Two US service members were killed in Afghanistan Friday, NATO said, withholding further details until the soldiers' next of kin are informed. The statement also did not specify the location of the combat or say who the soldiers were fighting.
President Donald Trump is now planning to withdraw at least half of the 14,000 troops that remain in Afghanistan, which represent the majority of NATO's force.
The fatalities, which bring to four the number of USA soldiers killed so far this year in Afghanistan, underscore the difficulties in bringing peace to the war-wrecked country even as Washington has stepped up efforts to find a way to end the 17-year war, America's longest.
Marked area on map shows Kabul, Afghanistan. The Resolute Support Mission consists of 17,000 troops, about half of them from the United States.
Violence has been relentless in Afghanistan even though Taliban militants have held several rounds of talks with US officials about a peace settlement.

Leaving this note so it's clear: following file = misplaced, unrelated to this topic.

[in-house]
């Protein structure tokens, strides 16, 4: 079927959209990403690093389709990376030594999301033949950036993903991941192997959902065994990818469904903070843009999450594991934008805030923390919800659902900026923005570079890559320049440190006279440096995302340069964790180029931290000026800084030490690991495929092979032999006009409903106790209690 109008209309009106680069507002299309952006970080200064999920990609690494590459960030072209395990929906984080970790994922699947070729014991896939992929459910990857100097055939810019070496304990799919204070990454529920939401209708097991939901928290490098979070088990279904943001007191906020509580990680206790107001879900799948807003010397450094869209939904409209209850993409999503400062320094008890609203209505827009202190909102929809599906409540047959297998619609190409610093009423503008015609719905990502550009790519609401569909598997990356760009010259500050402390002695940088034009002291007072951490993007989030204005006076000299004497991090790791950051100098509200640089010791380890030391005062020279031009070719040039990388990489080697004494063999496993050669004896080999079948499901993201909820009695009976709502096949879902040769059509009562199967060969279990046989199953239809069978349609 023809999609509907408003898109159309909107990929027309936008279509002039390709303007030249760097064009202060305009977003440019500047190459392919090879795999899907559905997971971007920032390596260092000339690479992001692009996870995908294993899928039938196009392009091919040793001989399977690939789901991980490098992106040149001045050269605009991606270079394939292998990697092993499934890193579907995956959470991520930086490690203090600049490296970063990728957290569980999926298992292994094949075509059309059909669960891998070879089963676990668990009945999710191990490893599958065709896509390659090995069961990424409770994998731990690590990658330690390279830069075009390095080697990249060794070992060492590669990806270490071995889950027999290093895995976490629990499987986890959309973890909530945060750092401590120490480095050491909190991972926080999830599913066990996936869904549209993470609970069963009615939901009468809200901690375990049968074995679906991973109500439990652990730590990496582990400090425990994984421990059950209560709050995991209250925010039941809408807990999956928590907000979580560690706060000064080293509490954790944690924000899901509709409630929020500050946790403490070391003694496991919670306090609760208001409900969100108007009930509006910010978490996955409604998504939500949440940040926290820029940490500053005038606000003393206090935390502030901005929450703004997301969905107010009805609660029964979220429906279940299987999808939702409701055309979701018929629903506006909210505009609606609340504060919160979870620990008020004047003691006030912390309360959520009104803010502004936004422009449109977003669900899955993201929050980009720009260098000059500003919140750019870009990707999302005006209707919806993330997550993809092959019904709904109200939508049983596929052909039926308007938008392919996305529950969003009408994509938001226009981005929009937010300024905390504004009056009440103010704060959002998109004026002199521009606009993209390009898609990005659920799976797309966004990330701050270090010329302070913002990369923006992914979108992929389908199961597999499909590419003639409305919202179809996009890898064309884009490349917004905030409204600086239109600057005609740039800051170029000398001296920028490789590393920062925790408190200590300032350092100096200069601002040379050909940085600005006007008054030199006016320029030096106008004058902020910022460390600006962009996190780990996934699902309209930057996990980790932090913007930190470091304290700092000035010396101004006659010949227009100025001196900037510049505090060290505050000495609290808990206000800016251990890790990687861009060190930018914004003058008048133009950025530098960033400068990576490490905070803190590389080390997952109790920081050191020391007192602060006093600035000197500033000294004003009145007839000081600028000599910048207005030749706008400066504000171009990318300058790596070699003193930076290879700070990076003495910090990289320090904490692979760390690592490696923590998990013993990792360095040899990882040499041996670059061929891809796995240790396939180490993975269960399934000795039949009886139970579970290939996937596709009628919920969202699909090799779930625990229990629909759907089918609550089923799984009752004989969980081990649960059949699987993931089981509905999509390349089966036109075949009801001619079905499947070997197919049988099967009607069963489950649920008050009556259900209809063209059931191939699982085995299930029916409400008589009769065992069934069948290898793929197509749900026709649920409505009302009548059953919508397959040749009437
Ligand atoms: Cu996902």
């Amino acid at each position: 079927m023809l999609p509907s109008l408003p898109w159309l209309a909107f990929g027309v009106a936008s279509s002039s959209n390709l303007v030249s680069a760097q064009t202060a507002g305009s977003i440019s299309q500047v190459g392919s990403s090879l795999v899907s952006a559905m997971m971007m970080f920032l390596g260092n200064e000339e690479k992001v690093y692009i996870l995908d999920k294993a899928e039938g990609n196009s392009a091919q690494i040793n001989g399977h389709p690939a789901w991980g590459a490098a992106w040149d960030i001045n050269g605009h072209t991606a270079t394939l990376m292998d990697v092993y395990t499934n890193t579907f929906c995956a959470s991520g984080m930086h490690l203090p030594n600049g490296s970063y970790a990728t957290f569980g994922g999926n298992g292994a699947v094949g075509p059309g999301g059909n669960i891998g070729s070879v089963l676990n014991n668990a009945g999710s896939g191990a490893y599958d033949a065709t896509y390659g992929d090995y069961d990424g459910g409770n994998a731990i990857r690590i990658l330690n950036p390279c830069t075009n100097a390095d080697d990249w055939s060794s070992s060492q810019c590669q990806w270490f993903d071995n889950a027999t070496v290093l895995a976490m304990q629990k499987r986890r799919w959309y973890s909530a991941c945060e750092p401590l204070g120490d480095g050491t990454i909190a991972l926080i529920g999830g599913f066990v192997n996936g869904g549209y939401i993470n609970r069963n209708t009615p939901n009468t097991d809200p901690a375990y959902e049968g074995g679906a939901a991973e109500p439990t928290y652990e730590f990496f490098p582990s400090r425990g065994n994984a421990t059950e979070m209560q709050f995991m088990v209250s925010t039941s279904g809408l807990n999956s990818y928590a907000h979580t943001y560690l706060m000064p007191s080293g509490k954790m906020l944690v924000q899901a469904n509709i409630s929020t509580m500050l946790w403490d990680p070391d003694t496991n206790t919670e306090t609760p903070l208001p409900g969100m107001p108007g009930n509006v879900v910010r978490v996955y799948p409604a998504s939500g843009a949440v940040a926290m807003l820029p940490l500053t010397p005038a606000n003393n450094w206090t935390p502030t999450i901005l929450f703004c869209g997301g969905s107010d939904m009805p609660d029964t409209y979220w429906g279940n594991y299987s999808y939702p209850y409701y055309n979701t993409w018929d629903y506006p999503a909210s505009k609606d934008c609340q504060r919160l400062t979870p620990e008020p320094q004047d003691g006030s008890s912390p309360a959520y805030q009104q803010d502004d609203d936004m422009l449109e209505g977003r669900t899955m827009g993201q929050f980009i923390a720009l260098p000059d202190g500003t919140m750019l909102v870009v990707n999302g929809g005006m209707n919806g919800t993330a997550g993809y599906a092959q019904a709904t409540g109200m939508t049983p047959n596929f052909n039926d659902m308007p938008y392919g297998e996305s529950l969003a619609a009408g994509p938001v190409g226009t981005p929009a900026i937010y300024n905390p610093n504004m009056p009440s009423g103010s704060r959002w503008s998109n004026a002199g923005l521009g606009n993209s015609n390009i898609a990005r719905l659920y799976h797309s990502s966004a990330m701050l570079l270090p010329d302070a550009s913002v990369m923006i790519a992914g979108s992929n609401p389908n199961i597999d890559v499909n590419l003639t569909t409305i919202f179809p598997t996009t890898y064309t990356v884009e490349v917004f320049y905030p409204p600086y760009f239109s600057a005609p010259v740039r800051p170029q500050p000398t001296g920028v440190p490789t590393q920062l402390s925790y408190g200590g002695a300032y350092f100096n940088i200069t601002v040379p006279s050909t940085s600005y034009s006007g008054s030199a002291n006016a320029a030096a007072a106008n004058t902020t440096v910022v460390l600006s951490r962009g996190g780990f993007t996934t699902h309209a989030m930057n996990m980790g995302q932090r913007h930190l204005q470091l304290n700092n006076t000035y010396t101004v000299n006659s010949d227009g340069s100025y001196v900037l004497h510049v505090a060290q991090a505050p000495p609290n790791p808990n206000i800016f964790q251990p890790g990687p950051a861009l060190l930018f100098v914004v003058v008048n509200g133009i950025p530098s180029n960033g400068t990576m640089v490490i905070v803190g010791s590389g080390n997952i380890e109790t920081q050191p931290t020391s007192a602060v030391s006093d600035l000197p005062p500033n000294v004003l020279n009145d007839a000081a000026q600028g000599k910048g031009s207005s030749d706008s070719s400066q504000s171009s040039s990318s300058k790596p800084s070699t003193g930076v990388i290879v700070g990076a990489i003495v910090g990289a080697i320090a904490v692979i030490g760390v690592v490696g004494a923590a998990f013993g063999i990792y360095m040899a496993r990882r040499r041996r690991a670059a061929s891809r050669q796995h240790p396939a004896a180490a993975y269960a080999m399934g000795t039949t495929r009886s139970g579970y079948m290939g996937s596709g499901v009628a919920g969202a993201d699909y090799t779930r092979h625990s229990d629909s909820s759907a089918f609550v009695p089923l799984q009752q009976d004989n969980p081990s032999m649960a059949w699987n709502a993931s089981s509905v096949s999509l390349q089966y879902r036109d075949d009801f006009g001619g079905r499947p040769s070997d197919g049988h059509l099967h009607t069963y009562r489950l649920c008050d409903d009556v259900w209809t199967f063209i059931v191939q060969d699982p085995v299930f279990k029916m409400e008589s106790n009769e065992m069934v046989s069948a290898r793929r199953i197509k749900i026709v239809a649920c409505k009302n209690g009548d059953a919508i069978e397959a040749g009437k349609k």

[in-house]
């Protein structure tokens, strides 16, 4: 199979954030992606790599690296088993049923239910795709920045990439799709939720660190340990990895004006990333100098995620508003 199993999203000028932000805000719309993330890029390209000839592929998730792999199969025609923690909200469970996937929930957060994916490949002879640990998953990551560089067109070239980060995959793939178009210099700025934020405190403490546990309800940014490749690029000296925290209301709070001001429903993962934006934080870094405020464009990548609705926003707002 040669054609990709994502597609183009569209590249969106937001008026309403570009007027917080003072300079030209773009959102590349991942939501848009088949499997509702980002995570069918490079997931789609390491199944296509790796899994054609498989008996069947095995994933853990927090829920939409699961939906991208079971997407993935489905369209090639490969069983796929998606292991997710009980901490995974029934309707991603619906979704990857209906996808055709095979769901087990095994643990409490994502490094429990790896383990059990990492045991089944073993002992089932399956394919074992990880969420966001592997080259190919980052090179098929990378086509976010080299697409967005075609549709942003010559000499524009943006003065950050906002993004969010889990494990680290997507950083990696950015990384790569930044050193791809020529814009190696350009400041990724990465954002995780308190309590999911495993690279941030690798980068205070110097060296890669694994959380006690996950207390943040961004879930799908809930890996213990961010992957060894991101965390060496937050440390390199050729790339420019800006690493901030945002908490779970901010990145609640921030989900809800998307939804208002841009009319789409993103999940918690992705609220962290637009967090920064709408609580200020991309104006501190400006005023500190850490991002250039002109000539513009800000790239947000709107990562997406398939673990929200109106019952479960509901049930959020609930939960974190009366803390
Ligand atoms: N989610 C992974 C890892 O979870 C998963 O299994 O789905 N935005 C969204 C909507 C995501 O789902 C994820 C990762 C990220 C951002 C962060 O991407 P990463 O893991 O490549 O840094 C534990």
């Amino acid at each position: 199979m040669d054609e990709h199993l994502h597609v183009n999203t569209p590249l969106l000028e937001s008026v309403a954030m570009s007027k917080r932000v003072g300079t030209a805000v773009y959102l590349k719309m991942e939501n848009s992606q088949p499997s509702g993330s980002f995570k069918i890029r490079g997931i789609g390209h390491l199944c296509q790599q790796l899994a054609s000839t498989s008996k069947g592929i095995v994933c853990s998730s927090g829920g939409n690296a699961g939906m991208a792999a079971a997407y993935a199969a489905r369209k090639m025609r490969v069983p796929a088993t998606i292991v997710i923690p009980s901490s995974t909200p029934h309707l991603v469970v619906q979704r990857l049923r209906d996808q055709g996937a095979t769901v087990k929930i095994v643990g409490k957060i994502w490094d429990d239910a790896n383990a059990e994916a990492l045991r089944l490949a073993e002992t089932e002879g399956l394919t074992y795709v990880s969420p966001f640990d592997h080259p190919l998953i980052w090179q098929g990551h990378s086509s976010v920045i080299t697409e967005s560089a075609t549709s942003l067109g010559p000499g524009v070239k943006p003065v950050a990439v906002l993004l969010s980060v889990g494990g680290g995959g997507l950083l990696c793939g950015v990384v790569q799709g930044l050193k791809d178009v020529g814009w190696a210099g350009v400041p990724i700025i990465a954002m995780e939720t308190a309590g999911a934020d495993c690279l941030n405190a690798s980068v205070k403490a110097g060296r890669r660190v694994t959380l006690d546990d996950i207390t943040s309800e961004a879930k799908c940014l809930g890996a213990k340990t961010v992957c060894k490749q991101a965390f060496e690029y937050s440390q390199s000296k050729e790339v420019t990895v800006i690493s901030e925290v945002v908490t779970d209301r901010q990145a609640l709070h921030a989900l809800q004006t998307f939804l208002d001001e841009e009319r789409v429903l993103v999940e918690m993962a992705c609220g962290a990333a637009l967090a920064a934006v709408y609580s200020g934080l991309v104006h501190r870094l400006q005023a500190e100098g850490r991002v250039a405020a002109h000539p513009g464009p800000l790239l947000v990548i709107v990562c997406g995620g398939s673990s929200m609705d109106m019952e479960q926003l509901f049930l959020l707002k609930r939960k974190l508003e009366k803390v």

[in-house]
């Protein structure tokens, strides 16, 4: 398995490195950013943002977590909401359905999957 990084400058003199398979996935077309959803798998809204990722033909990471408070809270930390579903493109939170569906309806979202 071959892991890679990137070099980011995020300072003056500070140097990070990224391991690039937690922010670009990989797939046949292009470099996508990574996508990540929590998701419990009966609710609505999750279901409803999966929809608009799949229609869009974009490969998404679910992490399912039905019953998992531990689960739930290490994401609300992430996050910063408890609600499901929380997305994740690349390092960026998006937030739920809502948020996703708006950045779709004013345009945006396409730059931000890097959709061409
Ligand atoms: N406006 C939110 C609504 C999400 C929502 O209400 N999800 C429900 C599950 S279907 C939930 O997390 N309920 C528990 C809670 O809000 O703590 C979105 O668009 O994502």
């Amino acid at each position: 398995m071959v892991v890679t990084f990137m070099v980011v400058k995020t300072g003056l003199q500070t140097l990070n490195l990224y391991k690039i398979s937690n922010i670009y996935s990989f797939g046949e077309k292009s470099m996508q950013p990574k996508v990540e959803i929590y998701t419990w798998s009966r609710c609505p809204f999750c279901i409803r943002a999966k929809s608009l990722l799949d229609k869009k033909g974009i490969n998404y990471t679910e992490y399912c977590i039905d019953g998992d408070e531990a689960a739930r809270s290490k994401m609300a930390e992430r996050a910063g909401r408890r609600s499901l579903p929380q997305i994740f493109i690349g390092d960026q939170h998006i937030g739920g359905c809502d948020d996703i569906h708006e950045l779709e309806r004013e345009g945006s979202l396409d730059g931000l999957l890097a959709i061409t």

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That amounts to 105 percent compliance with pledged cuts, according to a Reuters calculation, up from January's rate. Crude inventories in the USA dropped, in contrast to a 3-million-barrel increase estimated in a Bloomberg survey.
US envoy Zalmay Khalilzad, the Trump administration's main negotiator with the Taliban, concluded earlier this month a 13-day marathon session with leaders of the insurgent group.
The Taliban insists on a complete US withdrawal, but representatives of the Afghan government want some continued USA presence.
The lead USA negotiator, Ambassador Zalmay Khalilzad, is now hosting his counterparts from Russia, China, and the European Union in Washington to discuss the nascent peace talks, according to the State Department. Ahmad Nader Nadery, who has advised Afghan President Ashraf Ghani, told NPR earlier this week that the government would like a "residual number" of US forces present for counterterrorism operations, training and advice. In exchange, the USA would agree to withdrawing forces.
More than 2,400 us military personnel have been killed and more than 20,000 have been wounded since the beginning of the Afghan War in October 2001.
Insurgent attacks on Afghan and global security forces are common in Afghanistan, especially in the southern and eastern provinces where Taliban has a major presence.